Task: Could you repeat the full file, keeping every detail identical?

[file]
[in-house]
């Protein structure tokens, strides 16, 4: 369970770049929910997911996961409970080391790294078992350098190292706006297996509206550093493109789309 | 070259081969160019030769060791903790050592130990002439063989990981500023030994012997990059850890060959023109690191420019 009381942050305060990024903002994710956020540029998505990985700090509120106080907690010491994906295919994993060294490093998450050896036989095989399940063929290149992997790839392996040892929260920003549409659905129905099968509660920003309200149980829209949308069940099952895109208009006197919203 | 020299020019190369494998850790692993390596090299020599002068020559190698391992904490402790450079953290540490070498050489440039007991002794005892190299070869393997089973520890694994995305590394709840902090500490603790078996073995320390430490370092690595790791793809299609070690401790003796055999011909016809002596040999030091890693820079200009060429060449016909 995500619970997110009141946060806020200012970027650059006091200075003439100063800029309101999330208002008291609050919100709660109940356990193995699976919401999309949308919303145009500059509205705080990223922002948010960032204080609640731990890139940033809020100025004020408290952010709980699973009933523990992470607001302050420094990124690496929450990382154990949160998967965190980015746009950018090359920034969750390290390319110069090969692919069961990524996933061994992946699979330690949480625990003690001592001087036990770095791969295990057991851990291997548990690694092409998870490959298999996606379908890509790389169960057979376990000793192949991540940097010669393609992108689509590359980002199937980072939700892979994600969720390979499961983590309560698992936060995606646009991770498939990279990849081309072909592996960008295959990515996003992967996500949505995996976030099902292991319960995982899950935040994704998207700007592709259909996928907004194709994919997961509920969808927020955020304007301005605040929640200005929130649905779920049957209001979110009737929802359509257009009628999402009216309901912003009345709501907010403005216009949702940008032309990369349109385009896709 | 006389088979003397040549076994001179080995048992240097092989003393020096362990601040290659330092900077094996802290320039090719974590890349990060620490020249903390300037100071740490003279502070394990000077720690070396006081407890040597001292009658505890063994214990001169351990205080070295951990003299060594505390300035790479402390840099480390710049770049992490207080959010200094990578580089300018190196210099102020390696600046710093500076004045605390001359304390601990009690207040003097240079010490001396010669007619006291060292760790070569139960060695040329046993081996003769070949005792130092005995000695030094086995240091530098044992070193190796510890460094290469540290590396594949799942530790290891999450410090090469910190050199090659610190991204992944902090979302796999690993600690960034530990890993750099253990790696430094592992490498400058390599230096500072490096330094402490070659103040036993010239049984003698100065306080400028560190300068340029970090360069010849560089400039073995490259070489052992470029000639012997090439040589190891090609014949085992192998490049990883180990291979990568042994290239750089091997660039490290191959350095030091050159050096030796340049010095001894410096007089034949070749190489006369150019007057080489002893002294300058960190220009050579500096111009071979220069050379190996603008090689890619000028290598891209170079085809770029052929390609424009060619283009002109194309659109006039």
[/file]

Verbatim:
[in-house]
């Protein structure tokens, strides 16, 4: 369970770049929910997911996961409970080391790294078992350098190292706006297996509206550093493109789309 | 070259081969160019030769060791903790050592130990002439063989990981500023030994012997990059850890060959023109690191420019 009381942050305060990024903002994710956020540029998505990985700090509120106080907690010491994906295919994993060294490093998450050896036989095989399940063929290149992997790839392996040892929260920003549409659905129905099968509660920003309200149980829209949308069940099952895109208009006197919203 | 020299020019190369494998850790692993390596090299020599002068020559190698391992904490402790450079953290540490070498050489440039007991002794005892190299070869393997089973520890694994995305590394709840902090500490603790078996073995320390430490370092690595790791793809299609070690401790003796055999011909016809002596040999030091890693820079200009060429060449016909 995500619970997110009141946060806020200012970027650059006091200075003439100063800029309101999330208002008291609050919100709660109940356990193995699976919401999309949308919303145009500059509205705080990223922002948010960032204080609640731990890139940033809020100025004020408290952010709980699973009933523990992470607001302050420094990124690496929450990382154990949160998967965190980015746009950018090359920034969750390290390319110069090969692919069961990524996933061994992946699979330690949480625990003690001592001087036990770095791969295990057991851990291997548990690694092409998870490959298999996606379908890509790389169960057979376990000793192949991540940097010669393609992108689509590359980002199937980072939700892979994600969720390979499961983590309560698992936060995606646009991770498939990279990849081309072909592996960008295959990515996003992967996500949505995996976030099902292991319960995982899950935040994704998207700007592709259909996928907004194709994919997961509920969808927020955020304007301005605040929640200005929130649905779920049957209001979110009737929802359509257009009628999402009216309901912003009345709501907010403005216009949702940008032309990369349109385009896709 | 006389088979003397040549076994001179080995048992240097092989003393020096362990601040290659330092900077094996802290320039090719974590890349990060620490020249903390300037100071740490003279502070394990000077720690070396006081407890040597001292009658505890063994214990001169351990205080070295951990003299060594505390300035790479402390840099480390710049770049992490207080959010200094990578580089300018190196210099102020390696600046710093500076004045605390001359304390601990009690207040003097240079010490001396010669007619006291060292760790070569139960060695040329046993081996003769070949005792130092005995000695030094086995240091530098044992070193190796510890460094290469540290590396594949799942530790290891999450410090090469910190050199090659610190991204992944902090979302796999690993600690960034530990890993750099253990790696430094592992490498400058390599230096500072490096330094402490070659103040036993010239049984003698100065306080400028560190300068340029970090360069010849560089400039073995490259070489052992470029000639012997090439040589190891090609014949085992192998490049990883180990291979990568042994290239750089091997660039490290191959350095030091050159050096030796340049010095001894410096007089034949070749190489006369150019007057080489002893002294300058960190220009050579500096111009071979220069050379190996603008090689890619000028290598891209170079085809770029052929390609424009060619283009002109194309659109006039």